Microsoft did an odd thing, saying that Metro is not the real name of the new interface. Hmm. So what’s the odd thing? Is Metro just a code word not the real term for the Interface, or that after more than several years of work, where everyone, developers, programmers, and third parties working on the new Windows 8 interface called the interface, Metro, and now it is not called that?
There are no clear explanations for that, but one is that unofficially that Metro may be a term that could cause litigation; a form of copyright dispute. Where and how is not known and Microsoft is not giving any more information about that view.
Confusion with the Apps?
Does Microsoft really want to go in that direction? Consider that Microsoft has two forms of Windows 8 under production, one with the WinRT version and others that are not WinRT. Will this cause a problem for developers and for the public in general? Frankly, I don’t know if developers are confused, but some of the products being released lately have overlapping parts that does bring confusion.
Look at office 2013 and then there is the Cloud version of Office 365. What should users get? Cloud or no cloud.
Metro is Everywhere
But Metro is everywhere. There may be some confusion regarding the apps, but on the other hand, a lot of users are clear on what to expect.
- Consider that there are different defined sequence of terms such as:
- Windows 8 This OS has both an x86 and x64 version of the next release of Windows that can run both desktop apps and the new Metro style apps that are written for the WinRT runtime.
- Windows RT Then there is the ARM version of the Windows 8 OS, which can run the new Metro style apps written for the WinRT runtime and only those desktop apps supplied by Microsoft — such as Office, Explorer, Internet Explorer. It also offers cloud-management client operations that provide remote-management features to compensate for the inability of Windows RT machines to join a domain.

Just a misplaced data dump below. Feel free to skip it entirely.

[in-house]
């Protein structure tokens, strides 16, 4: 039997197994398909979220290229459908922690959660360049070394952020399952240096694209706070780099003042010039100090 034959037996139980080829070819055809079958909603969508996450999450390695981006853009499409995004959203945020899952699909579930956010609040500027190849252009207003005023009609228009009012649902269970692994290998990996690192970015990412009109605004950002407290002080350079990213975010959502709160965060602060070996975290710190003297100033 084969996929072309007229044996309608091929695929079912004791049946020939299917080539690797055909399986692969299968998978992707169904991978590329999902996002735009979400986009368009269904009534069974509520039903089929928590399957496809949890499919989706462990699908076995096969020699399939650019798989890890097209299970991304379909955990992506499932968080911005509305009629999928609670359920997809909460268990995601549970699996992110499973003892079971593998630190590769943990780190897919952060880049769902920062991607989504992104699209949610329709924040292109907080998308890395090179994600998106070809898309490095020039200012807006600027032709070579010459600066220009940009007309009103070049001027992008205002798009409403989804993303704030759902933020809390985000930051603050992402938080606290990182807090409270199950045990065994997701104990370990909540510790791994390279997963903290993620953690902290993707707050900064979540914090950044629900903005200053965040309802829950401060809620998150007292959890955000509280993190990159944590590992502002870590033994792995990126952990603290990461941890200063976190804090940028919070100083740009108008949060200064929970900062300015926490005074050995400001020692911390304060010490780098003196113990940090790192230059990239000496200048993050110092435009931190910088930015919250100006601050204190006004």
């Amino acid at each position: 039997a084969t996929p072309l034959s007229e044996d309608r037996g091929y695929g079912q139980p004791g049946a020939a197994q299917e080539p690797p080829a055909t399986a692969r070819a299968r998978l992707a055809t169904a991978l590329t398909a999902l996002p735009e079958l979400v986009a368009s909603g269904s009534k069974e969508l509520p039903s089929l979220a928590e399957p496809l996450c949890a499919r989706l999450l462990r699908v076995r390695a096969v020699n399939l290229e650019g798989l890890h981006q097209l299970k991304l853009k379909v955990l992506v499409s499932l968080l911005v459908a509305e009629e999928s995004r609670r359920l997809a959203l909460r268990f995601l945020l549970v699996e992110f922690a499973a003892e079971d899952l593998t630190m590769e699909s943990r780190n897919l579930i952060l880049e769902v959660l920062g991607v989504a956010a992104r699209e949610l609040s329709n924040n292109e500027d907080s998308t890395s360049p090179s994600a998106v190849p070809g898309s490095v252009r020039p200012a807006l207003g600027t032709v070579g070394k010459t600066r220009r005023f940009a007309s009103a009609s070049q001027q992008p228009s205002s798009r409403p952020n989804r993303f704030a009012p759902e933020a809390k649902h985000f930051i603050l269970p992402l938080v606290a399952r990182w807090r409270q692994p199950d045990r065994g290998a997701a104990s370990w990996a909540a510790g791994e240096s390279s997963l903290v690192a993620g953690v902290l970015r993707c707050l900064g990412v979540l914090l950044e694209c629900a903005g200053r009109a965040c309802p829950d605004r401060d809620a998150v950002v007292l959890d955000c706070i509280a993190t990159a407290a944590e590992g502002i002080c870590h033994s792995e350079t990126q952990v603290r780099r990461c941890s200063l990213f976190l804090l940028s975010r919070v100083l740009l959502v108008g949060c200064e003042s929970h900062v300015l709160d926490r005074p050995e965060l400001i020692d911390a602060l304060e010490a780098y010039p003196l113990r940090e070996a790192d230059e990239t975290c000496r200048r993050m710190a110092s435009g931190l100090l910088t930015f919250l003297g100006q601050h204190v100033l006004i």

- Metro style apps This is the Microsoft term for WinRT apps.
- Metro Style This is the authentically digital, typography-first design language. Unlike Metro style apps, if a program uses the Metro style it could be an x86 or x64 program running on the Windows desktop, or even a web page. For example, the new Azure interface and the Windows Server 2012 Server Manager tool have the Metro style.
- Modern The somewhat presumptuous theme for the Windows 8 reimagining. The Metro Star screen is the modern shell, WinRT is modern programming, ARM chips are modern processors, Office 2013 is modern Office.
But everywhere in the OS format, there is the underlying aspect of Metro. It is what the OS are working on. So while there may be duplicate and confusing operations with Windows 8, that is not the case with Metro. And to top it off, this announcement comes at the same time that Windows 8 is released to Manufacturing. Could the timing be worse?
But what the hey, these Metro programs have an environment, even if somewhat convoluted, but the interface is understood by the public. And Microsoft, can better this? And they want to better this now? To what point?
But anyway. Microsoft did an odd thing, saying that Metro is not the real name of the new interface. So what is it?